Reviewer: Bob Kellemen, Ph.D., is the author of "Soul Physicians," "Spiritual Friends," and "Beyond the Suffering: Embracing the Legacy of African American Soul Care and Spiritual Direction."
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164 of 197 people found the following review helpful By Rich Gaffin on January 14, 2007
Format: Hardcover Verified Purchase
Collins' book is a good introduction to its subject matter but is unlikely to be satisfying to anyone who has spent any time reflecting on the issues discussed. If you are an atheist/agnostic who assumes belief in God is irrational or a Christian who assumes that Darwinism is incompatible with your faith, the book makes some thought-provoking arguments to jog you from your "dogmatic slumbers." But for people in both camps who have already spent some time reflecting on the issues, Collins' superficial treatment is disappointing. One question that both atheists skeptical of Christianity and Christians skeptical of Darwinism might want an answer to -- and the reason I bought the book -- is the question of how a process of evolution fraught with death, suffering, sub-optimal "design" and waste is compatible with the existence of a loving God. Collins doesn't even bring this question up, despite his discussion of Christian objections to Darwinism. Given his scientific stature, I encourage Collins to write a second more scholarly book to flesh out the arguments begun here.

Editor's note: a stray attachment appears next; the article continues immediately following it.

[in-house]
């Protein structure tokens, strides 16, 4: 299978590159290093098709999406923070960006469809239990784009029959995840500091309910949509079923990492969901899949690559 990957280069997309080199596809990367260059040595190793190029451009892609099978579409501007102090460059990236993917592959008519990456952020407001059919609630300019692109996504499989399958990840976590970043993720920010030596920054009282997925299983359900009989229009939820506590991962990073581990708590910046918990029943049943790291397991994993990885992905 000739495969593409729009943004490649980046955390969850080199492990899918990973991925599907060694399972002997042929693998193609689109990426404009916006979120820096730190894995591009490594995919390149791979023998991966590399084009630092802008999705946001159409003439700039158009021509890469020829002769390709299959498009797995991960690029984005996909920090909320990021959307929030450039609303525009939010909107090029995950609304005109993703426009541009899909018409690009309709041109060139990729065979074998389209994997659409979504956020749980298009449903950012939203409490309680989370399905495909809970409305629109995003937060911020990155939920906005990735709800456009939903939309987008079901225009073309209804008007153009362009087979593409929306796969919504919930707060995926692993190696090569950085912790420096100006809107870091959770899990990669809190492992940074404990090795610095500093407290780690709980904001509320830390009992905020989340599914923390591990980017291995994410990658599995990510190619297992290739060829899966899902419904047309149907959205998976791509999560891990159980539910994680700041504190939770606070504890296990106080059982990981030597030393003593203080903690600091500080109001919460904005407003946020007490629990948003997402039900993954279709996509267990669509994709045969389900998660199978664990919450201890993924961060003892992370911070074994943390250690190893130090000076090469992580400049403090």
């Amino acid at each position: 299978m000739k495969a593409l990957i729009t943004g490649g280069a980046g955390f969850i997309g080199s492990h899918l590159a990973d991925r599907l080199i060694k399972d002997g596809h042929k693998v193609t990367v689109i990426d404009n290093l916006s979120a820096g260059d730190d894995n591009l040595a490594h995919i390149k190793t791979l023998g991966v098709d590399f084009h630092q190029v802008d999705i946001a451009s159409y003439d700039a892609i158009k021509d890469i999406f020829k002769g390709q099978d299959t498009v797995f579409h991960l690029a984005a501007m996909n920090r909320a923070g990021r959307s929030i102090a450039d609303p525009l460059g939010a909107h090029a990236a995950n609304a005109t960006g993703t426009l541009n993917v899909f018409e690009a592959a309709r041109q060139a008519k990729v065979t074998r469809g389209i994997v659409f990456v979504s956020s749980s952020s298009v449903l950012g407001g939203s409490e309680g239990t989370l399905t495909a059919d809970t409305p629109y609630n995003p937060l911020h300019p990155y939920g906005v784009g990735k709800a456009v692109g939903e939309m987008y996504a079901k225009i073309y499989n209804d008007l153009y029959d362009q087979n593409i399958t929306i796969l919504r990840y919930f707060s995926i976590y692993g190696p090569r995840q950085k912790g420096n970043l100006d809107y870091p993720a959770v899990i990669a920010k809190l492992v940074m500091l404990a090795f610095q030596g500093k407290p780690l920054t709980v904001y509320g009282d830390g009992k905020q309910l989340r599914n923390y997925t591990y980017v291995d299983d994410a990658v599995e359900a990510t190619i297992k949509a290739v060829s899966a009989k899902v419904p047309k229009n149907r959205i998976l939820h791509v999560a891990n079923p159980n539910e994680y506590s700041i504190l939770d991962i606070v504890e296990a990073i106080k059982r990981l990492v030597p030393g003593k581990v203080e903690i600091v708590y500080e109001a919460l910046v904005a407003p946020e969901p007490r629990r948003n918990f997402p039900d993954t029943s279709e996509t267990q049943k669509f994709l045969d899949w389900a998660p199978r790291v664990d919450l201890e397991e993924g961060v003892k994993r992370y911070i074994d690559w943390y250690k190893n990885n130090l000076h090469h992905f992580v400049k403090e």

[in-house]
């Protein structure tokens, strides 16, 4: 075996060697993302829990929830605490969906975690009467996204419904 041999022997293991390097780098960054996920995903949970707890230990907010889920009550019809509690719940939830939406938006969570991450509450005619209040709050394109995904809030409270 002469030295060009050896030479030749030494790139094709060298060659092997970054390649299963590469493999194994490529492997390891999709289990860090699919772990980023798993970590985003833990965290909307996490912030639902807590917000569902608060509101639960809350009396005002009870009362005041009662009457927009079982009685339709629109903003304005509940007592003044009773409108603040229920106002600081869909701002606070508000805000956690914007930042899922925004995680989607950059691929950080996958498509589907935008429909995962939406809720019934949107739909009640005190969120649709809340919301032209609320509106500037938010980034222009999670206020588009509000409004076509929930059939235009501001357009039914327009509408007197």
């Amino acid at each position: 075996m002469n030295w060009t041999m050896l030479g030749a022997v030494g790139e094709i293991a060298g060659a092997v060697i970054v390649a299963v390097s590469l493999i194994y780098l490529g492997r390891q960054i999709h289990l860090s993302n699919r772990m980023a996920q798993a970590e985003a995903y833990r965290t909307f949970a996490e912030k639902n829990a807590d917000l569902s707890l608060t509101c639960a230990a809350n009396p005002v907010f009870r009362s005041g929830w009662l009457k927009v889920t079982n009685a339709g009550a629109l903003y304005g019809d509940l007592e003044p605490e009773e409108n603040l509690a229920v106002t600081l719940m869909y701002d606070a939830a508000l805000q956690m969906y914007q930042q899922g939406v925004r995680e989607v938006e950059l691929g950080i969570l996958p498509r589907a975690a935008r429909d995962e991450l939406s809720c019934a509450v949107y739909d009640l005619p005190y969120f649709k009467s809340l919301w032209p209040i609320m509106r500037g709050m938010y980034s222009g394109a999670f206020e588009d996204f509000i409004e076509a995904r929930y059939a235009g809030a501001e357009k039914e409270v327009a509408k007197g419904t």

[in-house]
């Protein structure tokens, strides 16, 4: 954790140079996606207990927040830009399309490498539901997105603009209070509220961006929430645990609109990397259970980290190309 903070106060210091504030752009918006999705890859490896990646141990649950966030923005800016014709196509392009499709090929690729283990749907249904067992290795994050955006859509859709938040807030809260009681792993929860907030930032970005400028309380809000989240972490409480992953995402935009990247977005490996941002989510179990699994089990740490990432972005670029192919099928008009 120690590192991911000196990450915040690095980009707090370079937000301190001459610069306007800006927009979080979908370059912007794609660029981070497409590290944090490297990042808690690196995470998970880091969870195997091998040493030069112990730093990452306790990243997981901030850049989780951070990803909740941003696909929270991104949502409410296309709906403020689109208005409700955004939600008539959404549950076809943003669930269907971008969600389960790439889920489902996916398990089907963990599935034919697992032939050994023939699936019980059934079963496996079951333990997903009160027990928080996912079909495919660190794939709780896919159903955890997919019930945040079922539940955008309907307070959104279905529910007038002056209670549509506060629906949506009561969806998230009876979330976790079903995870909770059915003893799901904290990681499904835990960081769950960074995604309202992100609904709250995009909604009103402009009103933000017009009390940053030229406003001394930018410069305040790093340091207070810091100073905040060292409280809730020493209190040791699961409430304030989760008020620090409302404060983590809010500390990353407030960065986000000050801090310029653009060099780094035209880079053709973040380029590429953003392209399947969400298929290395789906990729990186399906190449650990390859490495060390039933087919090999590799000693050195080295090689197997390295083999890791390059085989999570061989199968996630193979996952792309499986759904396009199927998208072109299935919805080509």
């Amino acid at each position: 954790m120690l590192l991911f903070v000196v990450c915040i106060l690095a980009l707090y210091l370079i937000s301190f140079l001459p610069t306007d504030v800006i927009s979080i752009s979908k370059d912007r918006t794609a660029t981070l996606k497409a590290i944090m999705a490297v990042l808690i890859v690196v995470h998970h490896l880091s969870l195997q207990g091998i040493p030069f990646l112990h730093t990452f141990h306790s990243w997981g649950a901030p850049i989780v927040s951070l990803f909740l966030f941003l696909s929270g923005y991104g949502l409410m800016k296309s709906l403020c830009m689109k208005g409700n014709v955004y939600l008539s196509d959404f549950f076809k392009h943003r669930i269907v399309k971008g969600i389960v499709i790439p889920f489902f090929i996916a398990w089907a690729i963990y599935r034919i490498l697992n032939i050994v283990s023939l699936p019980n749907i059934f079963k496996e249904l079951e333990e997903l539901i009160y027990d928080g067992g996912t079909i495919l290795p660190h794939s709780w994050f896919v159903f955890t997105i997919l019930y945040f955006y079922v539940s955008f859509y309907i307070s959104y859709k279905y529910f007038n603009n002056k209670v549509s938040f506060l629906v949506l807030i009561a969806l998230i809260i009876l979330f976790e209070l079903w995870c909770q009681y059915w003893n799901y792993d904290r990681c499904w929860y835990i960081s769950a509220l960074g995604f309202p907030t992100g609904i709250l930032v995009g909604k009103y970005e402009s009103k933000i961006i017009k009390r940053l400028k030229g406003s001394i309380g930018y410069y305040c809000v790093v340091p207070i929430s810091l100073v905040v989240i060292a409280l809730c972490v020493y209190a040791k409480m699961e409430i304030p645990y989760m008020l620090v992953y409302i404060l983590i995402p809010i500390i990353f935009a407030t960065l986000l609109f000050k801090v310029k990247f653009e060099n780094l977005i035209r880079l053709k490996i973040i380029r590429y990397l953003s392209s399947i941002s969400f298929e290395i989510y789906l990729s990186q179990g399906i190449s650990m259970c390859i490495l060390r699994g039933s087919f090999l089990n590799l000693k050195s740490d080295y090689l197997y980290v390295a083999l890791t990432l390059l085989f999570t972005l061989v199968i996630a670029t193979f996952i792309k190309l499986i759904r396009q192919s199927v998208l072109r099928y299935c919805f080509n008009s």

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523 of 640 people found the following review helpful By Jeremy on July 16, 2006
Format: Hardcover
I read Dr. Collins' book with great anticipation, because of the his scientific reputation (one of the most respected research scientists in the world and the head of the Human Genome Project). I figured he'd offer a balanced approach to scientific and theological issues. I think that's why many people will read this book.

So, to the text. A large portion of the book is devoted to the basics of science such as the Big Bang, the theory of evolution, etc... In my opinion, this part of the book is probably one of the better overviews of the contentious issues in science today. Dr Collins makes an extremely convincing case for the plausibility and likelihood that the Universe was created through the Big Bang and that life on earth was created through evolution. This is the part of the book I have no qualms with.

The second part of the book is where my quibbles begin. At the beginning of this section Dr Collins lays out the case for the "Anthropic principle", a hypothesis that points to various aspects of the universe and suggests that they may point to God. Many of these points are very interesting and make for some thought-provoking discussions.

The more dubious part, to me, is where Dr Collins points to parts of the human psyche as evidence of Godliness. While initially deploring any explanation that suggests "God's in the Gaps", Dr Collins continues on to suggest that the human altruistic drive along with the collective search for spirituality is evidence of God. With this, Dr. Collins falls prey to the very philosophy he deplores, the "God in the Gaps" theory. It's unclear to me if he realizes that he's fallen prey to it, as he does not address this potential problem in his philosophy.